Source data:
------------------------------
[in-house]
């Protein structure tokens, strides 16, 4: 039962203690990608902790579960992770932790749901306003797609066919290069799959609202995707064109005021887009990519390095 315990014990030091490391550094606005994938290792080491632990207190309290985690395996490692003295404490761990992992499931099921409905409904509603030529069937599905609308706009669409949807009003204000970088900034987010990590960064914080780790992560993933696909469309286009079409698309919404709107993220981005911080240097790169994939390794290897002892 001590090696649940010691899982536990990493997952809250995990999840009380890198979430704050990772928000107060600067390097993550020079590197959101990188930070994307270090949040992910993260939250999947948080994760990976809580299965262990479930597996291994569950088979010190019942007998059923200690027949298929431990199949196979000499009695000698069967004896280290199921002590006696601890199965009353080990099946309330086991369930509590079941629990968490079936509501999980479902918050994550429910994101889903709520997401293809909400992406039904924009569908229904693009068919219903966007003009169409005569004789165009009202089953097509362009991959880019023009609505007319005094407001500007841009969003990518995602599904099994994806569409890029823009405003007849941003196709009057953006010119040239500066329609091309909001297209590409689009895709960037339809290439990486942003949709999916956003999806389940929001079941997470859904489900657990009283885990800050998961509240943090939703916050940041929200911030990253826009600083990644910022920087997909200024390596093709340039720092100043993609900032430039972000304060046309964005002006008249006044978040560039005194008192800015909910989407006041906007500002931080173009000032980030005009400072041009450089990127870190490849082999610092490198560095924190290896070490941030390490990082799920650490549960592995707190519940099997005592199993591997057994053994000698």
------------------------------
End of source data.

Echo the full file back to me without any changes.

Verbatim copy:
[in-house]
């Protein structure tokens, strides 16, 4: 039962203690990608902790579960992770932790749901306003797609066919290069799959609202995707064109005021887009990519390095 315990014990030091490391550094606005994938290792080491632990207190309290985690395996490692003295404490761990992992499931099921409905409904509603030529069937599905609308706009669409949807009003204000970088900034987010990590960064914080780790992560993933696909469309286009079409698309919404709107993220981005911080240097790169994939390794290897002892 001590090696649940010691899982536990990493997952809250995990999840009380890198979430704050990772928000107060600067390097993550020079590197959101990188930070994307270090949040992910993260939250999947948080994760990976809580299965262990479930597996291994569950088979010190019942007998059923200690027949298929431990199949196979000499009695000698069967004896280290199921002590006696601890199965009353080990099946309330086991369930509590079941629990968490079936509501999980479902918050994550429910994101889903709520997401293809909400992406039904924009569908229904693009068919219903966007003009169409005569004789165009009202089953097509362009991959880019023009609505007319005094407001500007841009969003990518995602599904099994994806569409890029823009405003007849941003196709009057953006010119040239500066329609091309909001297209590409689009895709960037339809290439990486942003949709999916956003999806389940929001079941997470859904489900657990009283885990800050998961509240943090939703916050940041929200911030990253826009600083990644910022920087997909200024390596093709340039720092100043993609900032430039972000304060046309964005002006008249006044978040560039005194008192800015909910989407006041906007500002931080173009000032980030005009400072041009450089990127870190490849082999610092490198560095924190290896070490941030390490990082799920650490549960592995707190519940099997005592199993591997057994053994000698």